Another season of intramural softball at UT is underway after opening day this weekend.
Teams will face off over the five weeks of regular season play, vying for a spot in the playoffs. The spring sport, which features nine different divisions, attracts hundreds of students to an often light-hearted but competitive season.
“Intramural softball and intramural sports in general are great because you can have any skill level, any kind of person, come together,” said business honors and accounting junior Tommy Garber. “Everyone’s welcome to play.”
Second-year MBA student Douglas Flanagan, captain of coed team None of Your Business and men’s team Business as Usual believes intramural softball draws people in because of its mix of fun, fitness and competition.
“It’s a lot of fun,” Flanagan said. “It’s a great way for people to get outside … and play a competitive game [while keeping] it fun, keep[ing] it light and having a social experience while having an athletic experience.”
Each team plays four games against teams in its division, and the division winner moves on to the playoffs. From there, it’s a bracket tournament, with the winning team earning T-shirts and a spot on the Gregory Gym Wall of Fame.
“It’s a single elimination tournament where you play until you lose,” Garber said. “If you can win three or four games, you can get crowned the champions, and you go down in history.”
With the stakes so high, finance junior Lee Friedman, a catcher for the Jelly Donuts, said the teams can get aggressive during postseason games.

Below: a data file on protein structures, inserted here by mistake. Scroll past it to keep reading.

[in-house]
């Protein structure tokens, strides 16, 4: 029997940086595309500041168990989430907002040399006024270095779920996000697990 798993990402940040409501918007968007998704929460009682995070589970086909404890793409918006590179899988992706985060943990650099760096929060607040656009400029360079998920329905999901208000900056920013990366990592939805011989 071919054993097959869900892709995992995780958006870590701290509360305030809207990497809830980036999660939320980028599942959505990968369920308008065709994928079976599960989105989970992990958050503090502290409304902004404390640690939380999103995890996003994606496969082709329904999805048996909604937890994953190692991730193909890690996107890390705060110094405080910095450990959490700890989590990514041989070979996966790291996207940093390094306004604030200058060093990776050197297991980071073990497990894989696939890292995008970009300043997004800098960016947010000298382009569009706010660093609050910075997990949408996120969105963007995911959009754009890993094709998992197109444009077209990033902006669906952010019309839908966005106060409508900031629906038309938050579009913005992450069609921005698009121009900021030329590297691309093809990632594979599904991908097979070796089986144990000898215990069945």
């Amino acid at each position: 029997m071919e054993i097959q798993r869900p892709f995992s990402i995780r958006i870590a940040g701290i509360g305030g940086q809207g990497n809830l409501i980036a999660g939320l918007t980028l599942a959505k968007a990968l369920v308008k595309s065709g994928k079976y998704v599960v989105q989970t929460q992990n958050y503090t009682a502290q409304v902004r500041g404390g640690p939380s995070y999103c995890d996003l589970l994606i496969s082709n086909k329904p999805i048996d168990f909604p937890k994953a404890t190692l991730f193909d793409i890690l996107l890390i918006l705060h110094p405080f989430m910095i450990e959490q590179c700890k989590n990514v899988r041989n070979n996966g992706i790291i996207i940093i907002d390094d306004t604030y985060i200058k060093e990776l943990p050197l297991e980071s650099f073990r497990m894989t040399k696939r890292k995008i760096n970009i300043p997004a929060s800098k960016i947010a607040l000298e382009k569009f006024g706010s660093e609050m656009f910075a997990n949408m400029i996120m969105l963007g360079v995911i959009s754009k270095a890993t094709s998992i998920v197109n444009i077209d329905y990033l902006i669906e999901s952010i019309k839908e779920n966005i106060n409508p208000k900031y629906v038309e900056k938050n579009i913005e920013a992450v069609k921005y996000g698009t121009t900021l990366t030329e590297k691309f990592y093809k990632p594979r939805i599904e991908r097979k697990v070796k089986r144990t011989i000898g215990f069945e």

“It’s pretty competitive at times,” Friedman said. “Some people really want to win. Others are just there for fun, but it can get pretty competitive and uptight, especially during the playoffs.”
Several of the teams participating this season are veterans to the league, having competed in the past years with many of the same players, including both of Flanagan’s teams. Garber believes this bond only adds to the experience.
“My teammates are honestly some of my best friends, and we do a lot more than just sports together,” Garber said. “But sports has definitely been an avenue where I’ve met these guys and got to know them better.”
While many teams are composed of friends or members of clubs or organizations, there is a free agent list of participants who are eager to play the sport despite not having a team. Captains regularly use this list to fill remaining spots to their teams.
“I think the best thing about intramurals is that anyone can do it,” Garber said. “Even if you don’t have an organization or group to sign up with, they have a free agent list … and captains … can pick you up, so that’s another good way to meet a random group that you might end up becoming friends with.”
Softball and other intramural sports give students a way to continue playing sports they had to leave when coming to college, with the excitement of actual games without the monotony of practice.
“It’s the fun aspects of all the sports you played growing up,” said Jacob Lodinger, a supply chain management junior and third baseman for the Jelly Donuts. “You don’t have to do the boring aspects. You get to just go out and have some fun and compete.”